On August 20, the renowned Guru Ravi Das Mandir in Bhatla village of Hisar district was filled with at least 300 Dalits who had been facing ‘social boycott’ for over a year. The gathering unanimously embraced Buddhism and pledged to lead their lives in the shadow of the teachings and principles of Buddha. In the presence of religious preachers from across the country, the new converts also took an oath: “We won’t vote for BJP in the future. We won’t vote for BJP ever.”
The conversion took place in the presence of Rajat Kalsan, convenor of the National Alliance of Dalit for Human Rights. “They had no other option than to convert. They were facing social boycott for a year now,” Kalsan told Newsclick.
As per the reports, a scuffle over the common hand pump resulted in the social boycott of those belonging to the lowest caste among the Hindus, formerly regarded as ‘untouchables’. Last year on June 15, men from upper caste Brahmin families were involved in an argument with a few Dalit men over the issue of drawing water from the common hand pump. The argument soon escalated into a scuffle and both the sides ended up getting involved in a physical fight. “The upper caste Brahmin men called their friends and beat up the Dalit men which resulted in severe injuries. Since then, they have been asking for justice,” said Kalsan.
But the agitation didn’t end there. Family members of those Dalits and others staged a dharna in front of the Deputy Commissioner’s (DC) office but to no avail. “We had held a dharna last year. We even went to the High Court. An order for investigation was given but there was no investigation on the ground. We realised that the local administration and the police were hand-in-glove with the upper caste Brahmin families and the Jats,” Kalsan said.
While the investigation and agitation by the Dalits demanding “strict action against the accused” was going on, an announcement of ‘social boycott’ was made. “The guard in the village was asked by the sarpanch, who is also a Jat, to make an announcement of social boycott. It was decreed that no one should retain any kind of relationship with the untouchables. Anyone found doing otherwise, would be liable to pay a fine of Rs. 11,000,” said another activist on the condition of anonymity.
As per the sources, the entire village and the surrounding villages were asked not to maintain any kind of relationship with the Dalits, which in turn affected their livelihood. Anyone caught buying goods from Dalit shops, hiring Dalit maids for work, or even employing Dalits as labourers, were to be punished. “The environment had been turned into a threatening situation by the upper caste people. The auto rickshaw wallas had to go a year with no work as nobody would ride their rickshaw. No one would come and buy from the Dalit kiosks. The main road leading to the school where our community children were studying was blocked.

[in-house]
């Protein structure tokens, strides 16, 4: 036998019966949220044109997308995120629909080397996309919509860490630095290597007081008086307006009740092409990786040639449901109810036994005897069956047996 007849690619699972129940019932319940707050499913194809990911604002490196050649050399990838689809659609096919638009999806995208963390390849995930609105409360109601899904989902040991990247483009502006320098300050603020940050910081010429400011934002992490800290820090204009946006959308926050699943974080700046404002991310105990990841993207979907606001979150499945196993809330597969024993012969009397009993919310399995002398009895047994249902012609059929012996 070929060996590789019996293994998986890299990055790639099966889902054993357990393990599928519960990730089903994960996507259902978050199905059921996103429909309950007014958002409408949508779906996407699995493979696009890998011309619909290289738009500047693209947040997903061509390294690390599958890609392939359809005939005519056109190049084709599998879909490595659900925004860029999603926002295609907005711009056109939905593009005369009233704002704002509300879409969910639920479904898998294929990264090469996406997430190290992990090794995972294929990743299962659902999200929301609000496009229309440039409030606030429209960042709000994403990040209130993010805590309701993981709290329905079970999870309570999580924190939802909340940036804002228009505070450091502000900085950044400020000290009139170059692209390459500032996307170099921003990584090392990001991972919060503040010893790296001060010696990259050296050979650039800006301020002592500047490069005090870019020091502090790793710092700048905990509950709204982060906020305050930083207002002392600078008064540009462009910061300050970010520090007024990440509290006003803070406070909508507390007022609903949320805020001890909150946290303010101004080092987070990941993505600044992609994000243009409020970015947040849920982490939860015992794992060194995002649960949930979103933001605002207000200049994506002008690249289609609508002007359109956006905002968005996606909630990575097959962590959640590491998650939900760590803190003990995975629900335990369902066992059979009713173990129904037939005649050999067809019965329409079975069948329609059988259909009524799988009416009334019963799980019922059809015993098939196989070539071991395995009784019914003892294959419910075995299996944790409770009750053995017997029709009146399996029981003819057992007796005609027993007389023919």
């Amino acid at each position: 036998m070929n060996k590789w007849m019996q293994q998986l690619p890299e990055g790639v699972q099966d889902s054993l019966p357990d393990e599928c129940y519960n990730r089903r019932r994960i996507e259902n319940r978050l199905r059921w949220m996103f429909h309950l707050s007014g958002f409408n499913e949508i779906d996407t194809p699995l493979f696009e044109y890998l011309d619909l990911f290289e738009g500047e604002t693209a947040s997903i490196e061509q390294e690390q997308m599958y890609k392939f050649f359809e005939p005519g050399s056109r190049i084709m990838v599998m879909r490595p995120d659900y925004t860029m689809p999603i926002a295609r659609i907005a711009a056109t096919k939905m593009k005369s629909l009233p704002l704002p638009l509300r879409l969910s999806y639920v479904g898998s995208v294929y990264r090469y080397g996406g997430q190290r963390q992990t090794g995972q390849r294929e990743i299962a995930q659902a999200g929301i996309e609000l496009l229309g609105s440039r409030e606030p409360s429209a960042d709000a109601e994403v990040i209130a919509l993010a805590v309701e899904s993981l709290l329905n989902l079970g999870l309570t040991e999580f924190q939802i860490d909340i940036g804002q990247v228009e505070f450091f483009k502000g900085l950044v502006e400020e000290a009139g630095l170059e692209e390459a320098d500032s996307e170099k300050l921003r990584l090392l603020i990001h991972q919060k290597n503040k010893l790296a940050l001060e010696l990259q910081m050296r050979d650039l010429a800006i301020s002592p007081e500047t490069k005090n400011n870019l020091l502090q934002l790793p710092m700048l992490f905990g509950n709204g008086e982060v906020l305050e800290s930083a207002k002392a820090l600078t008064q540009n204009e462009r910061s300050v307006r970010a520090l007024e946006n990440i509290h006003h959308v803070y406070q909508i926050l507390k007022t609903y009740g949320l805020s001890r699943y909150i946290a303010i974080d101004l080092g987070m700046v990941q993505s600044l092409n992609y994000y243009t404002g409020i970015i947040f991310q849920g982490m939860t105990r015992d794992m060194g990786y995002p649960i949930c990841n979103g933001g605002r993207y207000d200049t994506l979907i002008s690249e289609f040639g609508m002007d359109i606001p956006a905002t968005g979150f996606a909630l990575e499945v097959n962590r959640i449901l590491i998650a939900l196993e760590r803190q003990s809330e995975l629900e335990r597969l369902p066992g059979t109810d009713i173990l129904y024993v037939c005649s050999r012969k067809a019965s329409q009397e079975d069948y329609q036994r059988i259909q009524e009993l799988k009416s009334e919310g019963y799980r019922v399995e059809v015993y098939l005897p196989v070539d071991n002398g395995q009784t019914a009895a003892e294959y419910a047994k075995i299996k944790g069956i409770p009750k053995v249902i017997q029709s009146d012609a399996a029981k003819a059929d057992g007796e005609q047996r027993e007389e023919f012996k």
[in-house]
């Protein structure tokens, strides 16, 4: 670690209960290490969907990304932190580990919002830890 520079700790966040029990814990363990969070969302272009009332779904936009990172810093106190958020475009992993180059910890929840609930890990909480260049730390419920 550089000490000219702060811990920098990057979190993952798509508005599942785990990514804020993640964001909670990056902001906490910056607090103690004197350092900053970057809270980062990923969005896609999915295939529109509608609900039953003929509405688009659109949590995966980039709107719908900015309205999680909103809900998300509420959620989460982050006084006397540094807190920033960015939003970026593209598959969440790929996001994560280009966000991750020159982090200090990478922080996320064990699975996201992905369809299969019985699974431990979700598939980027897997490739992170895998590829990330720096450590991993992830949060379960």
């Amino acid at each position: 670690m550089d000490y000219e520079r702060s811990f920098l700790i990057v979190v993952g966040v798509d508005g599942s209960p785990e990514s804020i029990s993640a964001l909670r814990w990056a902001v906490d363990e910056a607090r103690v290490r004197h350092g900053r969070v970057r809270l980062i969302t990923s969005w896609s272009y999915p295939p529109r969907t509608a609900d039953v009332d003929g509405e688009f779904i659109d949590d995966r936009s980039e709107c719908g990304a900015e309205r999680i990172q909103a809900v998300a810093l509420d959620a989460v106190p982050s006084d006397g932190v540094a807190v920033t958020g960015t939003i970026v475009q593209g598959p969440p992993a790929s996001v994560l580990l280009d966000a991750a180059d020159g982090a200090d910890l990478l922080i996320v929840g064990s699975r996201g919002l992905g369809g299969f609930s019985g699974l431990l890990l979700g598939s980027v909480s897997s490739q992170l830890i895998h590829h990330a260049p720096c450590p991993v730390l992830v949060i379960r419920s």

They were forced to manoeuvre long, dilapidated roads to reach their school. Just because the Dalits had raised their voice for justice, they had to face brutal repercussions,” Kalsan told Newsclick.
The new converts claim that their decision to embrace Buddhism was the result of the social boycott they had been facing for a year. “We have been socially boycotted for a year now. Our livelihood has been affected. Nobody came to ask for us. BJP workers and MLA’s who came here ignored us. Police failed to ensure that we get justice. No fair probe was conducted,” said a newly convert.
The Dalit community in the village was also unhappy with the government. “While we were agitating, no one from BJP came to us and heard our grievances. Why should we vote for such a government?”, said a Dalit man from the village.
Meanwhile, as per the news reports, the Punjab and Haryana High Courts are directly looking into the matter. The statements of villagers belonging to the Dalit community have also been recorded by the court commissioner. “But no fair probe has been conducted. We wanted a fair probe but in return, we were boycotted and threatened,” said Kalsan.
In a statement to the Hindustan Times, Hisar Deputy Commissioner Ashok Kumar Meena said, “The administration always acts upon every complaint received from the families facing social boycott.”
Speaking on the matter, Dalit rights activist and Congress leader from Haryana, Pradeep Narwal said, “Yeh pratirodh ki awaz hai (This is the voice of resistance). BJP has failed to listen to their grievances and demands. They had no other option left but